The Green Building Council of Australia (GBCA) is pushing to eliminate natural gas in buildings with the biggest overhaul of its Green Star rating system in 18 years.
Launched today, as the first of the new suite of Green Star Future Focus tools, Green Star Buildings sets a clear new requirement that buildings must be net-zero – fully electric, fossil fuel free and 100 per cent powered by renewables – to achieve the highest possible 6 Star rating.
GBCA CEO Davina Rooney says the release of Green Star Buildings marks the start of a new era that will drive the transformation of buildings to net-zero at scale.
“While we currently have a lot of ‘nearly net-zero’ buildings in Australia, there are only a handful of genuine net-zero buildings. Green Star Buildings has been designed with industry and government to ensure net-zero becomes the norm,” Rooney says.
“There is overwhelming support from industry to eliminate carbon emissions from buildings and construction to meet our obligations under the Paris Agreement, prevent assets becoming stranded and, ultimately, put a stop to unsustainable changes to our climate.
“Climate change is a global challenge that manifests itself in very local ways. The bushfires and coronavirus pandemic have shown us that our buildings need to be more resilient to changes in climate and more focused on the health of people.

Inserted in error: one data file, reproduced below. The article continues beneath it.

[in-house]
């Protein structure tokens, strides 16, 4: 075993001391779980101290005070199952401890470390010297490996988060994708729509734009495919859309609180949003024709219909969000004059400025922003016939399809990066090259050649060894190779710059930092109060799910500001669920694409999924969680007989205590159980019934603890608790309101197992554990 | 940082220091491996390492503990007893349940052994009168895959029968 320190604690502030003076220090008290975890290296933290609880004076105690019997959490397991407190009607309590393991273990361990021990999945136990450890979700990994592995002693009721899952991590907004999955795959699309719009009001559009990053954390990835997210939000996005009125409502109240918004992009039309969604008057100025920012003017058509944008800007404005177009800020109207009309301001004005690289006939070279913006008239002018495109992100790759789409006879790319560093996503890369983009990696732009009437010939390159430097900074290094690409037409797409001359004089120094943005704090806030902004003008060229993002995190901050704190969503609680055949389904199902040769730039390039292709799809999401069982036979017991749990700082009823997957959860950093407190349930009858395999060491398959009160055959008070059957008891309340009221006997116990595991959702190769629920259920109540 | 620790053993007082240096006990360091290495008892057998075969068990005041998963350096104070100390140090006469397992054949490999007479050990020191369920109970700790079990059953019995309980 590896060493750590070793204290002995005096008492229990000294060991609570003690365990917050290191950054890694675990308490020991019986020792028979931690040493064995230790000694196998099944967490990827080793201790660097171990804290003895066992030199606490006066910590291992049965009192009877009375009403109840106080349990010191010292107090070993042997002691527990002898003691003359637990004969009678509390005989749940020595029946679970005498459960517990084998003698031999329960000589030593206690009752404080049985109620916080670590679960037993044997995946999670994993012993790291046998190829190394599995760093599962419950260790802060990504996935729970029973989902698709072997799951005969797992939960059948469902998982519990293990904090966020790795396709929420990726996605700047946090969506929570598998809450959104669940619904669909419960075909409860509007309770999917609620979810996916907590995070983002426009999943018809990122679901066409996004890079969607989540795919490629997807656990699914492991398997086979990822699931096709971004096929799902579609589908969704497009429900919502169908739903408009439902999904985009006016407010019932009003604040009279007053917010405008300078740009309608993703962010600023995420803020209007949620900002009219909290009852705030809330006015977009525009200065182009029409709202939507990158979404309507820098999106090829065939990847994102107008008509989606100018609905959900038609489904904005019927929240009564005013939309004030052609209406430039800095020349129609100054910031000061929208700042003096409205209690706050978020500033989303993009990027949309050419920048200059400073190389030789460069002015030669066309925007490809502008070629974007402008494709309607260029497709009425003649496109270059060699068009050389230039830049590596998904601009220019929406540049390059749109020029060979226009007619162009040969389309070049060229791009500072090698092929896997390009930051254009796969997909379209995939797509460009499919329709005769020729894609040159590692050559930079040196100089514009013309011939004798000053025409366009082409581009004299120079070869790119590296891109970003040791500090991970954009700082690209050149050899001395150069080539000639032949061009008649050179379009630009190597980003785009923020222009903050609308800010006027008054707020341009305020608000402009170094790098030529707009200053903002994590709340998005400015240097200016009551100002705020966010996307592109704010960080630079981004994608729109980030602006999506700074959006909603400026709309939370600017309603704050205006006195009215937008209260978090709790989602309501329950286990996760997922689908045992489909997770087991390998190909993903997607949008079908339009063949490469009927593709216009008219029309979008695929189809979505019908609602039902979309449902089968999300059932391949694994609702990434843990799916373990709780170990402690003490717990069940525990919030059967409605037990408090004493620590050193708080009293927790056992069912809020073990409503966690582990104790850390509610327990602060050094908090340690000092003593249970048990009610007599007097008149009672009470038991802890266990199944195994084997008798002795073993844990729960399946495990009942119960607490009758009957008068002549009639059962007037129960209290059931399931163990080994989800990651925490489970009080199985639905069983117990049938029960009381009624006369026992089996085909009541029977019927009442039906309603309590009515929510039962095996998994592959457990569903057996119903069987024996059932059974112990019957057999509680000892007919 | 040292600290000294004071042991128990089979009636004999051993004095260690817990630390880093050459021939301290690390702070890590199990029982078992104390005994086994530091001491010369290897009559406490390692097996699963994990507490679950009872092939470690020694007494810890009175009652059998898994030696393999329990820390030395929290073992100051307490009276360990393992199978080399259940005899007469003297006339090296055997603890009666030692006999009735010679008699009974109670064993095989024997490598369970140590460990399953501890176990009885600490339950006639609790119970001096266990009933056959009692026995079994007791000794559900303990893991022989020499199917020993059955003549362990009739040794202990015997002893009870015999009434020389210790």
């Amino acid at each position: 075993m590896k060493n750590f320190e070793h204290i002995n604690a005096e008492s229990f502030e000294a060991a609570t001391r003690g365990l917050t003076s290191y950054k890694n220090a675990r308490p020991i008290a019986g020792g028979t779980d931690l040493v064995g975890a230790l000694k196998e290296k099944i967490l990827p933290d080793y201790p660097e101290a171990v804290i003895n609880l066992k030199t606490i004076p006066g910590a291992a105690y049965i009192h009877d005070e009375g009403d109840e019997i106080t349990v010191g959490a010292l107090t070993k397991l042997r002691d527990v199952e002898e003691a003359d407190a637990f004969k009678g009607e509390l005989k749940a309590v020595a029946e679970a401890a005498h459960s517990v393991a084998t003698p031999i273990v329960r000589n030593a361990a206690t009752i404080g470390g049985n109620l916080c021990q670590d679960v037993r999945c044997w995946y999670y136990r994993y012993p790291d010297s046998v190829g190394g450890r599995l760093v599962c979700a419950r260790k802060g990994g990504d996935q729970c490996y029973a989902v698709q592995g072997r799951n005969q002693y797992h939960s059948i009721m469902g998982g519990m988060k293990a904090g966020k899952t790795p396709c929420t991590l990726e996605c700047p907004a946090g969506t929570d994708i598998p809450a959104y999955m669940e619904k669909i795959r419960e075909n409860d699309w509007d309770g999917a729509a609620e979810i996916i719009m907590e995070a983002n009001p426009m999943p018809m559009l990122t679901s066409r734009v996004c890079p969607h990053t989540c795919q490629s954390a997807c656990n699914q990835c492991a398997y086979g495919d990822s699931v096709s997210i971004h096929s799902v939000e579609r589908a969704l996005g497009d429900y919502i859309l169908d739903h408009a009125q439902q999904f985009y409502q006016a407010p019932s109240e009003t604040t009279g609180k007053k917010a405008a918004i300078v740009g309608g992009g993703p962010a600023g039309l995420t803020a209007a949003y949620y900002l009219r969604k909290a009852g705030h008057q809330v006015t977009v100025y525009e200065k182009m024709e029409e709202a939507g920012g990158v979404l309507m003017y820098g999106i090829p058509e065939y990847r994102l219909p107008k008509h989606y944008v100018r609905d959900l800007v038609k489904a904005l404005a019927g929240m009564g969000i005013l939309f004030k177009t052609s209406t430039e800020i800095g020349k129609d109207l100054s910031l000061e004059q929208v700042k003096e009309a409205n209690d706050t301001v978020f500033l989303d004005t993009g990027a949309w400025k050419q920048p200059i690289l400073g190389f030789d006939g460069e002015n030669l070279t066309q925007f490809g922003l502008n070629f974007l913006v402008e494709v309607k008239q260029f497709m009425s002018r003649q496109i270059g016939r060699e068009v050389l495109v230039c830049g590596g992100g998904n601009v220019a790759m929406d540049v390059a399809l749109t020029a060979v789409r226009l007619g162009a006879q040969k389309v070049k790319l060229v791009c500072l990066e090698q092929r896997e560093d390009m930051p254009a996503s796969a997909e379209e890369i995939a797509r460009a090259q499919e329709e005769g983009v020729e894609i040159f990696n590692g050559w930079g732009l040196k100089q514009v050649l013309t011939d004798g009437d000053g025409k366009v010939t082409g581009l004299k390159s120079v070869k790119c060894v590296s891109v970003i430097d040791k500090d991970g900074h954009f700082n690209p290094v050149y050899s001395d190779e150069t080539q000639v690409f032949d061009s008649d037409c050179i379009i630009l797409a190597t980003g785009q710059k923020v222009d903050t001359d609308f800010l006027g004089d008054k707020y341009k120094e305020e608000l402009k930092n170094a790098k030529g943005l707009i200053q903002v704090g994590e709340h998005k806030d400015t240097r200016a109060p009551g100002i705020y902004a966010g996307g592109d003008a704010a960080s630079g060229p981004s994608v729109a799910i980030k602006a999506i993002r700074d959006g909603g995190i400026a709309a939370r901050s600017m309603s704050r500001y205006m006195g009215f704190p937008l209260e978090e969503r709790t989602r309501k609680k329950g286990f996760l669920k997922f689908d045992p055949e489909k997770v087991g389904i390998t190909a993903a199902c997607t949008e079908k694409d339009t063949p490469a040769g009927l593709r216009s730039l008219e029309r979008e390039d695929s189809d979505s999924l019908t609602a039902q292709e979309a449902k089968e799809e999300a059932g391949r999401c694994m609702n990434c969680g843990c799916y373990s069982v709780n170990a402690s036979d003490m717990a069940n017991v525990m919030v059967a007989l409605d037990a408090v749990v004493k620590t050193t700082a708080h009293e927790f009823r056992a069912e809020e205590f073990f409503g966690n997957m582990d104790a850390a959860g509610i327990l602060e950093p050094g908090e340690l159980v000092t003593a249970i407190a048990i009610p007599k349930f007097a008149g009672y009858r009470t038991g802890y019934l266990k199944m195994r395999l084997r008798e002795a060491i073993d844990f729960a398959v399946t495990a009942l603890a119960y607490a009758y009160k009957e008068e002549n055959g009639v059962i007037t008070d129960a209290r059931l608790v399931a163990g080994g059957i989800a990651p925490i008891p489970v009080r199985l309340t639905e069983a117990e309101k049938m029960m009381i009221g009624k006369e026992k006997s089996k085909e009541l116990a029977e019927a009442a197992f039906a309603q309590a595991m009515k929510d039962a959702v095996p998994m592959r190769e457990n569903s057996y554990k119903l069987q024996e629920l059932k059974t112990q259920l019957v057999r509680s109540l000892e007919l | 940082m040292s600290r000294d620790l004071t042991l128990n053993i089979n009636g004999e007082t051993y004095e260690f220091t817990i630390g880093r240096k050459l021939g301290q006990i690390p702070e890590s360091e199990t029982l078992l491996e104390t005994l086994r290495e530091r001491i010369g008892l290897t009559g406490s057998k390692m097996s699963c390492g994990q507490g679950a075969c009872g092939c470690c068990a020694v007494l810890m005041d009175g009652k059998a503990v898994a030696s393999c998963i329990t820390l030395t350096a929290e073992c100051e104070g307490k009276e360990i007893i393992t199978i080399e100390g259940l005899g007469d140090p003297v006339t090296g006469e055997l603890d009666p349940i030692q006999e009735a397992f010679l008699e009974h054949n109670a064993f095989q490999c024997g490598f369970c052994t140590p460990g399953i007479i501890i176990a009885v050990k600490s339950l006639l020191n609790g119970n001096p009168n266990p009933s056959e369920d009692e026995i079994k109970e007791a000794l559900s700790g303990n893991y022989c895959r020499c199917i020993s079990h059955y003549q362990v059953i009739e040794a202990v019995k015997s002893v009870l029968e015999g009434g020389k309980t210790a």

“Green Star Buildings responds to these challenges in very practical ways introducing, for example, a new filtration requirement to help clean the air that we breathe and reduce the risk of disease spreading.
“It is a timely and necessary response to a rapidly evolving risk environment. Certification under the new tool will set projects apart, enhancing their enduring value through increased resilience.”
Green Star Buildings has been developed throughout an in-depth two-year consultation period and will be supported by the launch of an online Green Star portal in the first quarter of 2021.
The GBCA says that the fresh approach to Green Star translates industry’s ambition into a much higher standard for action geared towards delivering highly efficient buildings, powered by renewables and designed for the future.
Prominent projects across Australia have been given early access to Green Star Buildings to test how it will work in a range of different buildings – and Rooney says the results have been very promising.
“Our early access partners have proven that Green Star Buildings can be applied to any type of building – from offices and industrial facilities to aquatic centres and university precincts,” Rooney says.
Projects include Darebin City Council’s plans for the Northcote Aquatic and Recreation Centre in Melbourne, a banana ripening facility, and Charter Hall’s new temperature-controlled logistics hub. Atlassian has also signed on to use Green Star Buildings for its flagship new Sydney headquarters.
“Green Star Buildings is a tool for our time,” says Susan Lloyd-Hurwitz, GBCA Chair, CEO of Mirvac. “It encourages bold action to eliminate emissions and responds to the needs of building developers, owners, tenants and investors alike who no longer want just a great building, they want a great green building.”